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Mountains as Stabilizers for Earth

Mountains as Stabilizers for Earth
Mountains
In as much as mountains have very deep roots, all other elevated regions such as plateaus and continents must have corresponding (although much shallower) roots, extending downward into the asthenosphere.

By: Dr. Zaghlool El-Naggar:

“And by the mountains He (Allah) has stabilized it (the Earth)*, as a matter of convenience for you (mankind) and for your cattle*”. (Surat An-Nazi’at: 32,33).

In these two Qura’nic verses it is explicitly stated that the stabilization of the Earth by means of its mountains was a specific stage in the long process of creation of our planet and is still a very important factor in making that planet suitable for living.

The following question, however, arises: how can mountains function as means of fixation for the Earth?

The Lithosphere (the outer rocky cover of the Earth, which is 65-70 km thick under the oceans and 100 -150 km thick under the continents) is broken up by deep rift systems into separate plates that vary greatly in both dimensions and shape.

Each of these rigid, out rocky covers of the Earth floats on the semi-molten, plastic, weak zone of the Earth’s mantle (the asthenosphere) and move freely away from, towards or past adjacent plates.

At the diverging boundary of each plate, molten magma rises and solidifies to form strips of new ocean floor, and at the opposite boundary (the converging boundary) the plate dives (subducts) underneath the adjacent plate to be gradually consumed in the underlying asthenosphere, at exactly the same rate of sea-floor spreading on the opposite boundary.

An ideal, rectangular, lithospheric plate would thus have one edge growing at a mid-oceanic rift zone (diverging boundary), the opposite edge being consumed into the asthenosphere, under the over-riding plate (converging or subduction boundary) and the other two edges sliding past the adjacent plates along transform fault (transcurrent or transform fault boundaries, sliding or gliding boundaries).

In this way, the lithospheric plates are constantly shifting their positions on the surface of Earth, despite their rigidity, and as they are carrying continents with them, such continents are also constantly drifting away or towards each other. As a plate is forced under another plate and gets gradually consumed by melting, magmatic activity is set into actin.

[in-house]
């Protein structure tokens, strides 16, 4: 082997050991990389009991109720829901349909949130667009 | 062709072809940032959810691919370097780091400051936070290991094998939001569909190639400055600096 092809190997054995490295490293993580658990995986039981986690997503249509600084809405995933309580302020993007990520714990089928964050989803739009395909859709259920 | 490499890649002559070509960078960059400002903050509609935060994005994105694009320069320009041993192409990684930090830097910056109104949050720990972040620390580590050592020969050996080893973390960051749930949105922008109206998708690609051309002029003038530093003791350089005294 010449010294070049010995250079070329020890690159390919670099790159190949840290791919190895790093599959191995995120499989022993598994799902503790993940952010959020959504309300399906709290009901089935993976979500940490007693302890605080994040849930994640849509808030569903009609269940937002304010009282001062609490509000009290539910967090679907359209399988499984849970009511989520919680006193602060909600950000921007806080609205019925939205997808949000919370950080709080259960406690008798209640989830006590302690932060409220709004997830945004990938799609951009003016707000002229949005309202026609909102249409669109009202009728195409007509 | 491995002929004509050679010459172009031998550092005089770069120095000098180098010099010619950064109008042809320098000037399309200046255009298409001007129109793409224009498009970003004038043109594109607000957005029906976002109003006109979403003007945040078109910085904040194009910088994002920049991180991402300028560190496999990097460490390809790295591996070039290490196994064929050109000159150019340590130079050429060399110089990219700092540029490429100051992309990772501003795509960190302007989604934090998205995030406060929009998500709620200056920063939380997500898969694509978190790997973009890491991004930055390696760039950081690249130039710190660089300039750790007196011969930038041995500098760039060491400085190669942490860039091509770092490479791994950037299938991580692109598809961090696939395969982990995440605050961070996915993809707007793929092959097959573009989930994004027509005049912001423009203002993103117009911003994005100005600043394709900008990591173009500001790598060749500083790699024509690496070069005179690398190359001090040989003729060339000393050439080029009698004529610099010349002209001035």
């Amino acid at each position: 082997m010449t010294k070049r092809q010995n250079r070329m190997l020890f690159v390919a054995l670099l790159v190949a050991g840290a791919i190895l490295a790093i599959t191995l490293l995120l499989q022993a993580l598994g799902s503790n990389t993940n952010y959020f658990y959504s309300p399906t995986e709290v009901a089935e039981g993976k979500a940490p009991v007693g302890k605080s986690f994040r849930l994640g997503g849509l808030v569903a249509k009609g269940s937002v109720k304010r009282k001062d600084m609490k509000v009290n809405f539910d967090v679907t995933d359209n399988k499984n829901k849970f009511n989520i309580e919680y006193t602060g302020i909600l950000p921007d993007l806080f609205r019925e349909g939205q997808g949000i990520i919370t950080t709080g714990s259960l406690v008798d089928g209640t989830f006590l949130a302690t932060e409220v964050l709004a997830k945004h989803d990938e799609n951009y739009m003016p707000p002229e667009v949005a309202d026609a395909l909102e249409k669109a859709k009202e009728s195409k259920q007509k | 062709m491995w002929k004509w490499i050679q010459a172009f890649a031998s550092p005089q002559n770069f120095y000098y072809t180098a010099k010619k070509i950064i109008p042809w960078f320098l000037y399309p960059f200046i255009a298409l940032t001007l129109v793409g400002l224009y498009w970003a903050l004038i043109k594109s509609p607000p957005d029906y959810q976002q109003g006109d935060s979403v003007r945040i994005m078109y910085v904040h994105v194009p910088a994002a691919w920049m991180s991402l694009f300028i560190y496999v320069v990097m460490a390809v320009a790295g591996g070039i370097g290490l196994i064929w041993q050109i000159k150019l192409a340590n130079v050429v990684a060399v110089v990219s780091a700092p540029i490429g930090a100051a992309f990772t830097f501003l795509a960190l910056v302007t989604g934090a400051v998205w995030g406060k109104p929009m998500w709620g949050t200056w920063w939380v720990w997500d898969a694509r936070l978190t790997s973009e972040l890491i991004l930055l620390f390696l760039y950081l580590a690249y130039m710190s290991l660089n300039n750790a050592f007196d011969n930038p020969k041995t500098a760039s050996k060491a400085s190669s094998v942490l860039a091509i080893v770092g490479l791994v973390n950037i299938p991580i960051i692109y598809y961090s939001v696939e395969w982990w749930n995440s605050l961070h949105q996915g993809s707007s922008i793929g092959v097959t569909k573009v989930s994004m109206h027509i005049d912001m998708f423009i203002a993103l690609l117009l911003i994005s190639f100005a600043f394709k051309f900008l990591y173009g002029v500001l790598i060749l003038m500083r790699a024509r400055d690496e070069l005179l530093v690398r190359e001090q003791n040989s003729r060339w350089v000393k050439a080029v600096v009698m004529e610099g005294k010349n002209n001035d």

More viscous magmas are intruded, while lighter and more fluid ones are extruded to form island arcs that eventually grow into continents, are plastered to the margins of nearby continents or are squeezed between two colliding continents. Traces of what is believed to have been former island arcs are now detected along the margins and in the interiors of many of today’s continents.

The processes of both divergence and convergence of lithospheric plates are not only confined to ocean basins, but are also active within continents and along their margins. This can be demonstrated, by both the Red Sea and the Gulf of California through which are extensions of Oceanic rifts and are currently widening at the rate of 3cm/year in the former case and 6cm/year in the latter.

Again, the collision of the Indian Plate with the Eurasian Plate (which is a valid example of continent/continent collision after the consumption of the oceanic plate which was separating them) has resulted in the formation of the Himalayan chain, with the highest peaks currently found on the surface of the Earth.

Geological Shakes

Earthquakes are common at all plates boundaries (test-figs.2,7), but are most abundant and most destructive along the collisional ones. Throughout the length of the divergent plate boundary, earthquakes are mostly shallow seated, but along the subduction zones, these come from shallow, intermediate and deep foci (down to a depth of 700 km), accompanying the downward movement of the subducting plate below the over-riding one.

Seismic events also take place at the plates transcurrent fault boundaries where it slides past the adjacent plates along transform faults. Plate movements along such fault planes don’t occur continuously, but in interrupted, sudden jerks, which release accumulated strain.

Moreover, it has to be mentioned that both the pattern and the speed of movement of lithospheric plates very from one case to another. Where the plates are rapidly diverging , the extruding lava in the plane of divergence spreads out over a wide expanse of the ocean bottom and heaps up to form a deeply rifted, broad mid-oceanic ridge, with gradually sloping sides (e.g. the East Pacific Rise).